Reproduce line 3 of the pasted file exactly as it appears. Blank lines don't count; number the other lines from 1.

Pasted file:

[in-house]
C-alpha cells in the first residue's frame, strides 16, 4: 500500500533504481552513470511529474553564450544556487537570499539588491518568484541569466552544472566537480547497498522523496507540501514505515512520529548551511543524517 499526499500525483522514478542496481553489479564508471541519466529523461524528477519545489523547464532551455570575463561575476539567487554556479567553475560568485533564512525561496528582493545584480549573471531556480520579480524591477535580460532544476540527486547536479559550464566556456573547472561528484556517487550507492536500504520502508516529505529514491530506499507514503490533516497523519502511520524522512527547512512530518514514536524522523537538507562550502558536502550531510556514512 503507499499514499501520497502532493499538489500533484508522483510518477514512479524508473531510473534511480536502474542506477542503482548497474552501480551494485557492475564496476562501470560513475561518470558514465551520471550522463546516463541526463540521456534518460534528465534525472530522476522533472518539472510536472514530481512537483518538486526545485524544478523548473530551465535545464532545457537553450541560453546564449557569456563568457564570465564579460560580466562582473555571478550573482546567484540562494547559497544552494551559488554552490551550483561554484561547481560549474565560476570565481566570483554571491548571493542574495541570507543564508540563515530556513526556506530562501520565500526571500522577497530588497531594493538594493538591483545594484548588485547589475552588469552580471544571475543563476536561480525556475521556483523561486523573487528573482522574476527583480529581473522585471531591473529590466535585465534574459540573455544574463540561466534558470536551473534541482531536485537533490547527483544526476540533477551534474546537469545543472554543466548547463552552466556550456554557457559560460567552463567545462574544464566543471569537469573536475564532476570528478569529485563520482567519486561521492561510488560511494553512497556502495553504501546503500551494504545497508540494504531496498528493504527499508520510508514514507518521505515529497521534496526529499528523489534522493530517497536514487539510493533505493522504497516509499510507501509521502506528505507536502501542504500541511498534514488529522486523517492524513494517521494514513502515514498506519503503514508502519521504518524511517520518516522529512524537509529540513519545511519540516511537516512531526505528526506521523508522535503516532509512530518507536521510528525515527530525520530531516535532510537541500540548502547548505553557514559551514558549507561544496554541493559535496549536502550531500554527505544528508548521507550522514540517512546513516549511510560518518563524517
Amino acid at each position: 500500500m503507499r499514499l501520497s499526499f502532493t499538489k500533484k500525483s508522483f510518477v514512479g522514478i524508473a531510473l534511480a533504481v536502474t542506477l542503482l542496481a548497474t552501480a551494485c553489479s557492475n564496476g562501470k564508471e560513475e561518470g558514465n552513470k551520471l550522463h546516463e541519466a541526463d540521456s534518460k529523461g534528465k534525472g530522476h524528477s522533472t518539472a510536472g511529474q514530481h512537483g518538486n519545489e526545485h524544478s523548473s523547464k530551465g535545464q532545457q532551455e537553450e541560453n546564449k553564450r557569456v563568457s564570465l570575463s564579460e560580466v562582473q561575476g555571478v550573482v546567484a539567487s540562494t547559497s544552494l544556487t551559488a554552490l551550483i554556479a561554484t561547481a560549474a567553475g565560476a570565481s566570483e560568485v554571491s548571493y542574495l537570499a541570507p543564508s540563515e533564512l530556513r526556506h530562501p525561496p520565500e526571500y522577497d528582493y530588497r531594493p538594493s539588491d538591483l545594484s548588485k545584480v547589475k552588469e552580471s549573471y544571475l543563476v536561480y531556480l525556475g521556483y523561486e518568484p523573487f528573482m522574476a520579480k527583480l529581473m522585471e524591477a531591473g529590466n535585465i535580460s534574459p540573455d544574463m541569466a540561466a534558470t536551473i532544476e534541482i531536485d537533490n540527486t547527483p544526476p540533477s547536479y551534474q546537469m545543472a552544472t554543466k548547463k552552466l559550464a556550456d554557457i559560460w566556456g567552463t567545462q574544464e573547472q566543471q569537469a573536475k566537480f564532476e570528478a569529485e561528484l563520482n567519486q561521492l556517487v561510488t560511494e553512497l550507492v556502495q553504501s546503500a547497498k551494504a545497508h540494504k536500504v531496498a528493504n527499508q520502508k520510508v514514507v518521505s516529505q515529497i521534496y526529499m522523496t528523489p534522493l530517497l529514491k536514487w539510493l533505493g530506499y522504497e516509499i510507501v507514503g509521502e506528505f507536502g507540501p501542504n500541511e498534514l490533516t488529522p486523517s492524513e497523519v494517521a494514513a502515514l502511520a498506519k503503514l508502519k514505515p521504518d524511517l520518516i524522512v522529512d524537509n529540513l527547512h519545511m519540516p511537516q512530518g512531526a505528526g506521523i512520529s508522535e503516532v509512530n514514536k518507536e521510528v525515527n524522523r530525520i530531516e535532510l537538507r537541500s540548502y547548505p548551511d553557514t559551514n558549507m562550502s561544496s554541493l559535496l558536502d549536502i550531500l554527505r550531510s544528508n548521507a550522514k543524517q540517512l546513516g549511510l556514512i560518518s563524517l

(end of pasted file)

Amino acid at each position: 500500500m503507499r499514499l501520497s499526499f502532493t499538489k500533484k500525483s508522483f510518477v514512479g522514478i524508473a531510473l534511480a533504481v536502474t542506477l542503482l542496481a548497474t552501480a551494485c553489479s557492475n564496476g562501470k564508471e560513475e561518470g558514465n552513470k551520471l550522463h546516463e541519466a541526463d540521456s534518460k529523461g534528465k534525472g530522476h524528477s522533472t518539472a510536472g511529474q514530481h512537483g518538486n519545489e526545485h524544478s523548473s523547464k530551465g535545464q532545457q532551455e537553450e541560453n546564449k553564450r557569456v563568457s564570465l570575463s564579460e560580466v562582473q561575476g555571478v550573482v546567484a539567487s540562494t547559497s544552494l544556487t551559488a554552490l551550483i554556479a561554484t561547481a560549474a567553475g565560476a570565481s566570483e560568485v554571491s548571493y542574495l537570499a541570507p543564508s540563515e533564512l530556513r526556506h530562501p525561496p520565500e526571500y522577497d528582493y530588497r531594493p538594493s539588491d538591483l545594484s548588485k545584480v547589475k552588469e552580471s549573471y544571475l543563476v536561480y531556480l525556475g521556483y523561486e518568484p523573487f528573482m522574476a520579480k527583480l529581473m522585471e524591477a531591473g529590466n535585465i535580460s534574459p540573455d544574463m541569466a540561466a534558470t536551473i532544476e534541482i531536485d537533490n540527486t547527483p544526476p540533477s547536479y551534474q546537469m545543472a552544472t554543466k548547463k552552466l559550464a556550456d554557457i559560460w566556456g567552463t567545462q574544464e573547472q566543471q569537469a573536475k566537480f564532476e570528478a569529485e561528484l563520482n567519486q561521492l556517487v561510488t560511494e553512497l550507492v556502495q553504501s546503500a547497498k551494504a545497508h540494504k536500504v531496498a528493504n527499508q520502508k520510508v514514507v518521505s516529505q515529497i521534496y526529499m522523496t528523489p534522493l530517497l529514491k536514487w539510493l533505493g530506499y522504497e516509499i510507501v507514503g509521502e506528505f507536502g507540501p501542504n500541511e498534514l490533516t488529522p486523517s492524513e497523519v494517521a494514513a502515514l502511520a498506519k503503514l508502519k514505515p521504518d524511517l520518516i524522512v522529512d524537509n529540513l527547512h519545511m519540516p511537516q512530518g512531526a505528526g506521523i512520529s508522535e503516532v509512530n514514536k518507536e521510528v525515527n524522523r530525520i530531516e535532510l537538507r537541500s540548502y547548505p548551511d553557514t559551514n558549507m562550502s561544496s554541493l559535496l558536502d549536502i550531500l554527505r550531510s544528508n548521507a550522514k543524517q540517512l546513516g549511510l556514512i560518518s563524517l